Children with PWS show an unusual cognitive profile. They are often strong in visual organization and perception, including reading and vocabulary, but their spoken language (sometimes affected by hypernasality) is generally poorer than their comprehension. A marked skill in completing jigsaw puzzles has been noted.

Auditory information processing and sequential processing are relatively poor, as are arithmetic and writing skills, visual and auditory short term memory and auditory attention span. These sometimes improve with age, but deficits in these areas remain throughout adulthood.


Prader-Willi syndrome is also frequently associated with an extreme and insatiable appetite, often resulting in morbid obesity. There is currently no consensus as to the cause for this particular symptom, although genetic abnormalities in chromosome 15 disrupt the normal functioning of the hypothalamus. Given that the hypothalamus regulates many basic processes, including appetite, there may well be a link. However, no organic defect of the hypothalamus has been discovered on post mortem investigation.

Prader-Willi syndrome patients have high ghrelin levels, which are thought to directly contribute to the increased appetite, hyperphagia, and obesity seen in this syndrome.


There are several aspects of PWS that support the concept of growth hormone deficiency in individuals with PWS. Specifically, individuals with PWS have short stature, are obese with abnormal body composition, have reduced fat free mass (FFM), have reduced LBM and total energy expenditure, and have decreased bone density.

PWS is characterized by hypogonadism. This is manifested as undescended testes in males and benign premature adrenarche in females. Testes may descend with time or can be managed with surgery or testosterone replacement. Adrenarche may be treated with hormone replacement therapy.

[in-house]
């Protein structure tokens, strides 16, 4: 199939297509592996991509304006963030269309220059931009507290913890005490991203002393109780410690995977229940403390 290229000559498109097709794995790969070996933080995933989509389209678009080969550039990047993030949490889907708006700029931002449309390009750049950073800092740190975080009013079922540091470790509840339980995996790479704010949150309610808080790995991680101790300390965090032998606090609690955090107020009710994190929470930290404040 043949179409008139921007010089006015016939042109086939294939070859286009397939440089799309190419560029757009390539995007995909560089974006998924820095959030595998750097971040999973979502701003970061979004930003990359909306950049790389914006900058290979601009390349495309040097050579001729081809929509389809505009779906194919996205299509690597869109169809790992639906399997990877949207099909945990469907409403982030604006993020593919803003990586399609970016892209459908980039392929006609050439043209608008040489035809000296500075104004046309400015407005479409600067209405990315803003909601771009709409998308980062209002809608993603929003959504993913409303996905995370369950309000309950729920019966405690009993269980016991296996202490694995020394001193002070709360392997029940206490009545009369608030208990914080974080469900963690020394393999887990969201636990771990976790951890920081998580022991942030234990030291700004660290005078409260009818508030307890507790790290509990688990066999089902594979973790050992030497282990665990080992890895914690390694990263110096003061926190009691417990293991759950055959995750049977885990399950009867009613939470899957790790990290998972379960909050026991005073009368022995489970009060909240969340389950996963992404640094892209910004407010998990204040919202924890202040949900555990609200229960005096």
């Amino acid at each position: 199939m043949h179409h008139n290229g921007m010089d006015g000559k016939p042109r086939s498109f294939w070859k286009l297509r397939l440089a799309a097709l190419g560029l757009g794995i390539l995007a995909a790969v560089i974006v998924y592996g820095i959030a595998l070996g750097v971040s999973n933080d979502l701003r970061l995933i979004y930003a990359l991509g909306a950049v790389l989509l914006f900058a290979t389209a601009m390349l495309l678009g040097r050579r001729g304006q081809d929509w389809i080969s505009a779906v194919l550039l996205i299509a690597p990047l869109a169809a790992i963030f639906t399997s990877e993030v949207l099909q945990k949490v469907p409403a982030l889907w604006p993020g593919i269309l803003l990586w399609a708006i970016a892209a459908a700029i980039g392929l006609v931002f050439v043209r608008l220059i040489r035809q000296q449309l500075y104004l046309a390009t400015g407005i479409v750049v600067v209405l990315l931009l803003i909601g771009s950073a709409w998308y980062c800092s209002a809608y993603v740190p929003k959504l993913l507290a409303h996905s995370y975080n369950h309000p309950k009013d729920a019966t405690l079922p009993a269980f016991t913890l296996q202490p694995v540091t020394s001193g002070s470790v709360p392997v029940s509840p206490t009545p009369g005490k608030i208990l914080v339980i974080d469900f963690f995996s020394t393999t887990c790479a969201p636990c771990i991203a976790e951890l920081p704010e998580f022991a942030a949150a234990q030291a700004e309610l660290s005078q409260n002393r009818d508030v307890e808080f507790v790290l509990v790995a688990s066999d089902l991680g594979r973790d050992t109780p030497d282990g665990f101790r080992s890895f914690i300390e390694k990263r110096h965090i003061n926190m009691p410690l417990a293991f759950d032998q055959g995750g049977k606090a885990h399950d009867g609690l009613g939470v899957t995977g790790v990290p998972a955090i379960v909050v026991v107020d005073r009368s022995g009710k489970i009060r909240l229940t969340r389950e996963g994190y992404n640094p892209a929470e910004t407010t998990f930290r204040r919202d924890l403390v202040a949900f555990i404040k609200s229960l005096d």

Prader-Willi syndrome has no cure, however, several treatments are in place to lessen the condition's symptoms. During infancy, subjects should undergo therapies to improve muscle tone. Speech and occupational therapy are also indicated. During the school years, children benefit from a highly structured learning environment as well as extra help. The largest problem associated with the syndrome is severe obesity.

Prescription of daily recombinant growth hormone injections are indicated for children with PWS. GH supports linear growth and increased muscle mass, and may lessen food preoccupation and weight gain.

Because of severe obesity, obstructive sleep apnea is a common sequela, and a positive airway pressure machine is often needed.

In the media

Prader-Willi syndrome appeared in the UK media in July 2007 when Channel 4 aired a program surrounding the everyday lives of two Prader-Willi patients, Joe and Tamara.

A sufferer from Prader-Willi Syndrome featured in the episode entitled 'Dog Eat Dog' of the television series CSI: Crime Scene Investigation (aired on November 24, 2005).

See also


External links